Marlboro College says
Marlboro College offers a student-centered approach to education that is structurally and culturally different from other colleges. Unfettered by generic course requirements, each student works with their faculty advisor to choose an individualized course of study. For graduation, seniors complete a self-designed Plan of Concentration that is reviewed by an outside evaluator who is an expert in the student's field.
All this occurs within a campus community governed by students, faculty and staff in monthly Town Meetings. The philosophy of students taking responsibility for their education is rooted in the college's beginnings in the 1940s, when G.I.s returning from World War II insisted on playing a dynamic role in their academic community.
Marlboro's mission "to teach students to think clearly and to learn independently" is best served when students experience a wide variety of ideas, opinions and cultural backgrounds. Such students are better prepared to acquire the skills and understanding they may need to succeed as citizens in the wider world. Marlboro seeks to sustain a community diverse in backgrounds, interests, ideas and cultural practices where members engage one another constructively toward that end. For its unique role in higher education, Marlboro was included in Loren Pope's book, Colleges That Change Lives.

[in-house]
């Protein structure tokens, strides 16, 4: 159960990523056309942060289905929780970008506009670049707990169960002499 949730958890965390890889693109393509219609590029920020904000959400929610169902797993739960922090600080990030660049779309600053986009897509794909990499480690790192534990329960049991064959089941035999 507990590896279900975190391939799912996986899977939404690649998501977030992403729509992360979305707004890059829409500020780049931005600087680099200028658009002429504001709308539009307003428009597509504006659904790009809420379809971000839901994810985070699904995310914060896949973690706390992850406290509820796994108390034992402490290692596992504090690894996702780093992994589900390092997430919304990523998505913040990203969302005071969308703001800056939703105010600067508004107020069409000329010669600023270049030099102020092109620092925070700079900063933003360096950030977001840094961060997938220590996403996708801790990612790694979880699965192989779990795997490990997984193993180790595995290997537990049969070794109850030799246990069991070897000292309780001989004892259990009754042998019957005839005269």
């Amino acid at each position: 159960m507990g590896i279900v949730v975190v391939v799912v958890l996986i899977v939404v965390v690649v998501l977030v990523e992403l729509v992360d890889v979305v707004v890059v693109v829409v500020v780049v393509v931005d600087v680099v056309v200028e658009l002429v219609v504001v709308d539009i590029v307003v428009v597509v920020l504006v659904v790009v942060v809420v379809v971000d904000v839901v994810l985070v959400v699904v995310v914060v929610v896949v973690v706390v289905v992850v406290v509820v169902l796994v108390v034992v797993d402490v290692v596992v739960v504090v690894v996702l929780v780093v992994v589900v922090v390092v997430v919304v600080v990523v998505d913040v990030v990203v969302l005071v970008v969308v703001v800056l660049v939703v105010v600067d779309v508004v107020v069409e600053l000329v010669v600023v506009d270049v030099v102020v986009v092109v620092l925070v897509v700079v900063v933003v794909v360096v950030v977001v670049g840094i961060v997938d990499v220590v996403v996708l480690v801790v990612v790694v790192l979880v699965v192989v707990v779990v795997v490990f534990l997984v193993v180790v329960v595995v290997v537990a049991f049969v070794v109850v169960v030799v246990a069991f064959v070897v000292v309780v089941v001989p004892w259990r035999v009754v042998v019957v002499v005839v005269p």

Many Marlboro students go on to pursue further academic training, as indicated in the results of a recent alumni survey titled Outcomes: Life After Marlboro. In 1997, Marlboro created the Marlboro College Graduate School in nearby Brattleboro. The graduate school offers a wide variety of education and training programs, including graduate and distance education, corporate training and joint offerings with other organizations.